Lauren Walsh Gallery, Etsy

“I thank Thee God, that Thou hast made me a man and not a woman.” 

So prayed every faithful Jewish man in Israel first thing in the morning, every single day, at the time of Jesus’ birth. Even the most pure-hearted of men, like our beloved Saint Joseph, would have recited these words with the rising of the sun; and so, its only fair to say it's not an indictment against moral character but a product of the time and place they were in.* And yet, there the words are: suspended as the backdrop for every single Bible story we know so well. Potent. Formative. Far from neutral.

Lately, due to circumstances in my personal life, the severity of Mary’s situation has become more obvious to me. Not just in being found with child before marriage, although that alone was cause for capital punishment. But after a good man spared her life—once word got out that she was claiming her baby was the Son of God. Once she refused to denounce the message she had been given, the part of God’s Self that had been revealed to her. What then? Herod sought to end the life of the one-day king, but how many others wanted to snuff out the light of his mother?

How despised Mary must have been by men, especially the religious! She thinks she knows God in a way we don’t? She thinks God could dwell inside her? She thinks God drinks from her breasts?! I cannot fathom a historical reality in which her life would not have been threatened.

The punishment for a woman caught in adultery was public stoning, but what for a woman who claimed to have conceived by the Holy Spirit? At best, she must have been the subject of misogynistic ridicule. At worst, you can’t tell me there weren’t men ready to see her dead.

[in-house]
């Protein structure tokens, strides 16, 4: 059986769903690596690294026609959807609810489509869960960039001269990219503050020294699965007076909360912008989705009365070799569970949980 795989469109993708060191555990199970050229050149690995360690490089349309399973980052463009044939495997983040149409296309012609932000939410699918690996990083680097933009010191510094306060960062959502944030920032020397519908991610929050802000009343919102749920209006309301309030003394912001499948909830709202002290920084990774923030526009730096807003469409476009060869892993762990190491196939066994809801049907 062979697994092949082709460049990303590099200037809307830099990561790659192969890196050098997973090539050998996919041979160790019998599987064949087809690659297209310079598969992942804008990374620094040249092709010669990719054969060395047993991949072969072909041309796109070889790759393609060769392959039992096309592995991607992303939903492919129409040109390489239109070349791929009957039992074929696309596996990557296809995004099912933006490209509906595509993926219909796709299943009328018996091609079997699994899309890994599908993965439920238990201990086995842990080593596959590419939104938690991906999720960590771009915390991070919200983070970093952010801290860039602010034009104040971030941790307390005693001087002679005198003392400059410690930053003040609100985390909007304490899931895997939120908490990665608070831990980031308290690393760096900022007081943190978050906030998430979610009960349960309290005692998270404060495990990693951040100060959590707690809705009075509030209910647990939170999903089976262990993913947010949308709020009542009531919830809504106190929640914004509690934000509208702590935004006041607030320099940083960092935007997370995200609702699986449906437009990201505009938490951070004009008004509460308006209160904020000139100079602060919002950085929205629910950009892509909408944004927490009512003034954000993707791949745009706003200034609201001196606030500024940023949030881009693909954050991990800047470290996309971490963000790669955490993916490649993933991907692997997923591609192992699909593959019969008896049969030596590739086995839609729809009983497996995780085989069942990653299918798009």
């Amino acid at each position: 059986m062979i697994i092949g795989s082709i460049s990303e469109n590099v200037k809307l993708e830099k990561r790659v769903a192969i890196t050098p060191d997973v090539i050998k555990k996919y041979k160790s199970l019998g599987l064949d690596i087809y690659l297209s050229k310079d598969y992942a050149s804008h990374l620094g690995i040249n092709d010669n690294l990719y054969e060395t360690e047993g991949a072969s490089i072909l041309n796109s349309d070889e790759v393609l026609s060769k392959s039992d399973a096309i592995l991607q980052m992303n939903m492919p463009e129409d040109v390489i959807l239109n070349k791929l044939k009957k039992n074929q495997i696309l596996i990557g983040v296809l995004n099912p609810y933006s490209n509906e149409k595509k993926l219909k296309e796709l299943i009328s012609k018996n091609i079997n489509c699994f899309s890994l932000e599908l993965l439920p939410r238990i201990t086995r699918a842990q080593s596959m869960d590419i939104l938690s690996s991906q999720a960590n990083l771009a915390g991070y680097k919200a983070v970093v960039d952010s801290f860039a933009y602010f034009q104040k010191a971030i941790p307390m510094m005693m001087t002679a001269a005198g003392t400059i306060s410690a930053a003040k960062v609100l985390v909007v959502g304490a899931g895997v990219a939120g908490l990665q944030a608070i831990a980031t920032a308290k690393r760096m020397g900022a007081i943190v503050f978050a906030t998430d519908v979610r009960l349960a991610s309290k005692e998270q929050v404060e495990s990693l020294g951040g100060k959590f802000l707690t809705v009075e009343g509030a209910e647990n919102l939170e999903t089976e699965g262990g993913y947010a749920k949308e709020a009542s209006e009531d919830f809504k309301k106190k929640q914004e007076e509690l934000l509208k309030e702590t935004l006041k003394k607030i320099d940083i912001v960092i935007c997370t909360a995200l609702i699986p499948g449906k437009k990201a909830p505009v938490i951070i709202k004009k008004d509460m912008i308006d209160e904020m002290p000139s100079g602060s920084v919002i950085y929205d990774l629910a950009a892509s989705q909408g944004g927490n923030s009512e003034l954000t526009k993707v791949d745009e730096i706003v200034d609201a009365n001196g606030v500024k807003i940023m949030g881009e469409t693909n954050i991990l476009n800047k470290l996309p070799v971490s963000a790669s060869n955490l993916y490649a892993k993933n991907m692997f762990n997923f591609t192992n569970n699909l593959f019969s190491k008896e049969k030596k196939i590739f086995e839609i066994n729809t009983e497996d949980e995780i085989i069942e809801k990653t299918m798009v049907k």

Shut the woman up. She’s trying to tell the people something about God without our permission. Throw the stones and watch her bleed.

Perhaps this is why men have been so weird about Mary for over 2,000 years, arguing about whether her hymen had torn and composing hymns called “Gentle Woman,” when for all we know she was the fiercest female in all of Galilee.

Why does no one talk about how dangerous Mary was? How endangered she must have been? Mary was too threatening, too powerful. Men couldn’t kill her, so they painted her black eyes blue, muzzled her, and put her on display in European art museums. But she would not be silenced.

She arose in Perpetua.
She arose in Catherine of Siena.
She arose in Clare.
She arose in Hildegard of Bingen.
She arose in Sarah Winnemucca.
She arose in Harriet Tubman.
She arose in Dorothy Day.
She arose in Rosa Parks.
She arose in Madeleine L’Engle.
She arose in Frida.
She arises, she arises, and still, she arises.

And by the grace of God, woman, may she arise in you and in me.

* (The words continue to be recited as part of the morning blessing by Orthodox Jews to this day, but I leave the contemporary wrestling with it to my Jewish brothers and sisters. My stream of faith has enough problems of its own without judging the predicaments of others.)

Someday, the light will shine like a sun through my skin & they will say, 'what have you done with your life?' & though there are many moments I think I'll remember, in the end, I will be proud to say, I was one of us.

(Brian Andreas, Storypeople)